Lowering the Bar for Punitive Damages

Punitive damages are recoverable in maritime property damage claims.  Based on decades of jurisprudence it has been widely accepted that in order to award punitive damages the negligent conduct must be more than mere negligence; the defendant must be guilty of “gross negligence, or actual malice or criminal indifference which is the equivalent of reckless and wanton misconduct”.

In Graham v. PCL Civil Constructors, Inc. 11-0056 (S.D. Texas – Dec. 23, 2013) the judge awarded punitive damages because the defendant did “not realize or appreciate the high degree of risk involved when a reasonable (company) in its position would do so.”  In doing so, he made it easier for plaintiffs to carry the burden of proof necessary to justify an award for punitive damages.

In this case, Graham owned a fishing vessel that was damaged when two barges broke free from their moorings during a storm, drifted downriver and hit it.  PCL, the owner of the barge, settled with Graham his claim for repairs.  The case went to trial on Graham’s claims for punitive damages, lost profits and attorneys’ fees.

PLC was engaged in replacing a bridge spanning the Brazos River in Freeport.  When the barges arrived in Freeport, they were moored to H-beam pilings by a single loop of a two-inch thick mooring line.  In particular, Barge M-8028, a 195-foot steel barge that was loaded with two 350-ton bridge counterweights and several other tower sections, was moored to two steel H-beam pilings.  Barge M-304, which carried part of the tower of the bridge, was tied alongside and outside of Barge 8028.  The two mooring lines that attached Barge 8028 to the two H-beam pilings thus held the combined load of the counterweight barge and the tower barge.

The evidence indicates that PCL moored the H-beam pilings in a navigable waterway without obtaining a permit, which is required by federal law.  Grady, PLC’s superintendent, testified that he received oral permission from the Coast Guard to place the pilings in the waterway, but Graham argued that this informal “comment in passing” did not satisfy the statutory requirement to obtain a permit from the Army Corps of Engineers.

Grady decided how to moor the barges, taking into consideration various factors when making the decision.  He considered that this was expected to be a short-term mooring, that the area where the barges were being moored was in fairly protected waters with very limited boat traffic, that the tide action in the area was minimal, and that the area had protection from the wind due to a levee near the riverbank.  Based on the foregoing considerations and determinations, Grady concluded that his planned mooring system would be adequate for the task at hand.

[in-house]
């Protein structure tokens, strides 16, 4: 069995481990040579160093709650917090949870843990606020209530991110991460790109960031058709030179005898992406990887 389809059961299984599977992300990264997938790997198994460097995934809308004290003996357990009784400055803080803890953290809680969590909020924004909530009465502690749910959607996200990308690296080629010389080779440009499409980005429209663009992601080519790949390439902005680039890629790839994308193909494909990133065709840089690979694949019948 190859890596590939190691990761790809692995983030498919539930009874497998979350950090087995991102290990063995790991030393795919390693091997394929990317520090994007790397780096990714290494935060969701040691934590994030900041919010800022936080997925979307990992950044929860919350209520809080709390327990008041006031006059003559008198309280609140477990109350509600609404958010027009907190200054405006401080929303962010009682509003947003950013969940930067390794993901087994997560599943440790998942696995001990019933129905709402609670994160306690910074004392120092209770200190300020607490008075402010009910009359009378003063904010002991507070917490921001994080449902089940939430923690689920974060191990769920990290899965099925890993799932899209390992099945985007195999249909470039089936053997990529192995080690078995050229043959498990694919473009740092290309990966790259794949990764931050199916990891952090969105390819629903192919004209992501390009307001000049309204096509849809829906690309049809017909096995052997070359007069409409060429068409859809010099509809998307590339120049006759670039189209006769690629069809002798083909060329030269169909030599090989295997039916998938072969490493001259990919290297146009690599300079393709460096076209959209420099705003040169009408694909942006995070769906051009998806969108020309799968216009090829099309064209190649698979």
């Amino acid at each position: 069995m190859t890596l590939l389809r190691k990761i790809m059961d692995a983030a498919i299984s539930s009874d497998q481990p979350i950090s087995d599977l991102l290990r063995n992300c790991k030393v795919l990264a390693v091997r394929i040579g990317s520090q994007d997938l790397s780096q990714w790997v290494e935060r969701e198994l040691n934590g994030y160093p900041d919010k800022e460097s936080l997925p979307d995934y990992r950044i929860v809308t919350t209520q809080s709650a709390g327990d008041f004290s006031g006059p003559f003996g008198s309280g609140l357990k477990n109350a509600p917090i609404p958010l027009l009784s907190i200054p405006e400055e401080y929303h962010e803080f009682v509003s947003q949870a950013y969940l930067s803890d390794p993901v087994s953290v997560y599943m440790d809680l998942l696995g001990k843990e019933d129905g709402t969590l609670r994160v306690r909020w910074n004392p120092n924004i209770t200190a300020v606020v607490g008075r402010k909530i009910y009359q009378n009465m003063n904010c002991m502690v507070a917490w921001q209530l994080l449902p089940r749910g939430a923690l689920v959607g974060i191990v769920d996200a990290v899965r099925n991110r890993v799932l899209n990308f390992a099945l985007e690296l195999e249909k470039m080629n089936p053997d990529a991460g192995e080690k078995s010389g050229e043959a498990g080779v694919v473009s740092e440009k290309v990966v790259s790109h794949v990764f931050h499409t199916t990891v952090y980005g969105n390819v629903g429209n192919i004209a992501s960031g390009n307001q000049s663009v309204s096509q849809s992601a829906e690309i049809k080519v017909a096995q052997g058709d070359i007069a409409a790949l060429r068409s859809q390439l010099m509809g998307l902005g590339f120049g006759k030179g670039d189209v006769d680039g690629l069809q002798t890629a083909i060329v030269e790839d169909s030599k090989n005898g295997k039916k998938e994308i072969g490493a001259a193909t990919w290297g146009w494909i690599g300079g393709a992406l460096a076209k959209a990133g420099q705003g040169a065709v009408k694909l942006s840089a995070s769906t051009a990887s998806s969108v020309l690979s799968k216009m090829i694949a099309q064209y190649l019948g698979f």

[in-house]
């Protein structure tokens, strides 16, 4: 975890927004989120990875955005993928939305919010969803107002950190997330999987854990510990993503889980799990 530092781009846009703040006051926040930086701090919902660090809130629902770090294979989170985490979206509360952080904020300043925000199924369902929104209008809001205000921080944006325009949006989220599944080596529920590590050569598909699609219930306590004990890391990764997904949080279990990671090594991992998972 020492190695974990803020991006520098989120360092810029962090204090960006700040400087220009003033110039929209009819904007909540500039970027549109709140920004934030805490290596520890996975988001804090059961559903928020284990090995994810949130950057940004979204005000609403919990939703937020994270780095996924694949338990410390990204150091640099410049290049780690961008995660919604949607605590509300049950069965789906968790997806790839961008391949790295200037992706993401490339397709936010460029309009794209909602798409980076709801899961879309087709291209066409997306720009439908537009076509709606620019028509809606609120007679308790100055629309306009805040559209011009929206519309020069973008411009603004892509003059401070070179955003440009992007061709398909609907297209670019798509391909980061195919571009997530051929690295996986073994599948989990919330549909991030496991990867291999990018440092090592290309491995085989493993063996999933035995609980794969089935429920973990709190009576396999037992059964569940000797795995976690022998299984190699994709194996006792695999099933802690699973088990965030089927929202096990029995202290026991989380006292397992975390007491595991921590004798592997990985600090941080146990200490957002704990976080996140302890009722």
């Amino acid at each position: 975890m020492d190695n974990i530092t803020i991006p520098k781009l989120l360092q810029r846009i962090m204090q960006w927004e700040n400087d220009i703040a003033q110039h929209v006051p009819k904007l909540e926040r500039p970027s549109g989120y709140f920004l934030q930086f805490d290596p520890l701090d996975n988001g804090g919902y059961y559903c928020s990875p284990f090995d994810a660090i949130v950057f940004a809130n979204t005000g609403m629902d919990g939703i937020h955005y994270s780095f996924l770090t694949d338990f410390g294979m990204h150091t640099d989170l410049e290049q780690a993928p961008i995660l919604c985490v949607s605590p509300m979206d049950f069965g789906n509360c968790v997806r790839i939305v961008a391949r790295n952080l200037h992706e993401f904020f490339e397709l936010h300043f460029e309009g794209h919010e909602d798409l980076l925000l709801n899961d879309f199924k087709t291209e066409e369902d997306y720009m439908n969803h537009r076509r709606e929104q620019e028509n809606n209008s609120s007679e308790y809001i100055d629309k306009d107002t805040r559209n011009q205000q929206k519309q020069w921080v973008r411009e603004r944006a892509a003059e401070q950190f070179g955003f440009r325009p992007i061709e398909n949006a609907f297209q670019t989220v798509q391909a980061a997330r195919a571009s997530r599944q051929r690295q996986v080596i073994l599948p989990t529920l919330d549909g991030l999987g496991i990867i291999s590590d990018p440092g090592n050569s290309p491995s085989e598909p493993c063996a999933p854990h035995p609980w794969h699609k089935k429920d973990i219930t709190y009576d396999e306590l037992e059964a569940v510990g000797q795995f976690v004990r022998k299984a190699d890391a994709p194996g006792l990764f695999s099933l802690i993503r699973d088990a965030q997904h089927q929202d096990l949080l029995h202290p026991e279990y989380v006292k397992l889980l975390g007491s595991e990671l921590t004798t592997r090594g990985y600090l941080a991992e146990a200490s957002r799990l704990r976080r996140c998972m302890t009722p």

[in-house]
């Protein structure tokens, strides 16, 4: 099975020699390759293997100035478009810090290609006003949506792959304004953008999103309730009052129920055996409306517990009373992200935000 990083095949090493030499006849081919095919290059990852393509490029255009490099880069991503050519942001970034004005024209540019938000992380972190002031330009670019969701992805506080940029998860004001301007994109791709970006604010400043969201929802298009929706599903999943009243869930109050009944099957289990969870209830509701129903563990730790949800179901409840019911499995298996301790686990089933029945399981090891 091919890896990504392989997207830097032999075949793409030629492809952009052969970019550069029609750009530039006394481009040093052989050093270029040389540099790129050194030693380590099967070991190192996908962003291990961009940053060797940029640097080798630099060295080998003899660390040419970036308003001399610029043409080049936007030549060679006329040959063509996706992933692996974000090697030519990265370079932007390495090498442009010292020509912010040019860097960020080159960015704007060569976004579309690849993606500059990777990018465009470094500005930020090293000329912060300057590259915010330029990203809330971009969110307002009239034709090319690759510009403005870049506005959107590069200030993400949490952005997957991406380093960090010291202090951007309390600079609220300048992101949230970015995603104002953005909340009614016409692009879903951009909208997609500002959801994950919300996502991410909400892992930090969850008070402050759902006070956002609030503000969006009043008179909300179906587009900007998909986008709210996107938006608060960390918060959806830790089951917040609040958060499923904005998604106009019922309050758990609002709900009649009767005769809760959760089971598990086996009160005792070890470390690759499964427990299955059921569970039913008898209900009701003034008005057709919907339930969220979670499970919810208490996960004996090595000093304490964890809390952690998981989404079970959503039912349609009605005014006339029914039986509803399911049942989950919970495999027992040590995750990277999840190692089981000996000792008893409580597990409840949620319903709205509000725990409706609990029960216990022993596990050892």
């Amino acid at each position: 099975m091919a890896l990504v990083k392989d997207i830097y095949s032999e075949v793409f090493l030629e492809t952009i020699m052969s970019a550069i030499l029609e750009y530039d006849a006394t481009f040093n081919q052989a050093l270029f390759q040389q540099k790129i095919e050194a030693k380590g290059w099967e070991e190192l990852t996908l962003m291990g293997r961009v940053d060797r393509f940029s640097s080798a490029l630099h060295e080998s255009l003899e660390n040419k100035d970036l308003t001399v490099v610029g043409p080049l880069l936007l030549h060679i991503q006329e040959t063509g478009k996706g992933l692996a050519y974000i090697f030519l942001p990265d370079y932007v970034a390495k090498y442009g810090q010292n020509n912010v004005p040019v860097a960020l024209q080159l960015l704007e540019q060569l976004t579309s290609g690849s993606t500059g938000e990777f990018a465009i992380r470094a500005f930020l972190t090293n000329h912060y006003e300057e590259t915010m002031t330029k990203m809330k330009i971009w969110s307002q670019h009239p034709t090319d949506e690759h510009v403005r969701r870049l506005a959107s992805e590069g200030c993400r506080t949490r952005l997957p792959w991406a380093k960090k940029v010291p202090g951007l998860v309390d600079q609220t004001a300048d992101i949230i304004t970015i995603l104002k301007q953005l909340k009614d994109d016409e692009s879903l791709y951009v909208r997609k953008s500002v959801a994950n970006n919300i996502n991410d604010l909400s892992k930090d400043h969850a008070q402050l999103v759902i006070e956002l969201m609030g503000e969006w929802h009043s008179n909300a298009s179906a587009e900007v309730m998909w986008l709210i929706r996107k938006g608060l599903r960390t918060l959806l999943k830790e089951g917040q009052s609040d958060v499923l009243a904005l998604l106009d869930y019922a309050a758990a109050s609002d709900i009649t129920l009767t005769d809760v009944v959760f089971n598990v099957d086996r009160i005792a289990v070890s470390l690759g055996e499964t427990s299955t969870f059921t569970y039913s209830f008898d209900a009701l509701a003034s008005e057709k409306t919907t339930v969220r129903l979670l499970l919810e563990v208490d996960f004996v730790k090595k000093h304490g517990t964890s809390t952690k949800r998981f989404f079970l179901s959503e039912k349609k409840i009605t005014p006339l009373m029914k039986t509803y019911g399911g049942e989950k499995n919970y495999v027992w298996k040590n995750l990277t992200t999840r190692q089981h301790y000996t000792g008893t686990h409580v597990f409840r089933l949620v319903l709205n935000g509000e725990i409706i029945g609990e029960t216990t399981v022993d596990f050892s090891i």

Grady testified that the PCL employees performed “visual inspections [of the moorings] while they were on the barge,” but there was no standard protocol for the frequency of these inspections, nor specific consideration given to “how the H-beams would cause the rope lines wrapped around them to wear.”  The mooring lines were not changed during the two to four weeks that the barges were in place prior to the breakaway.

The breakaway occurred on March 5, 2011 during a storm with sustained winds of over 30 mph and wind gusts up to 43 mph.  The PCL superintendent on site at the time explained the normal PCL practice for checking the weather as “[u]sually it’s your own accord to listen to the weather or pull it up on the Internet if there’s a suspected front…[or if] it’s already raining [y]ou would go to the office or call somebody at the office and say, How long is this here for?  What’s it going to do?  What’s the forecast?”  Prior to the breakaway, the superintendent did not check the weather forecast himself, call the office to ask about the weather, nor receive any warning of the incoming storm from anyone else.  He described the weather at the time of the breakaway as “very, very windy, gusts…cloudy; and I believe it [had] started to sprinkle rain.”  PCL “did nothing specific” to change or strengthen any of the barge moorings despite the pending storm.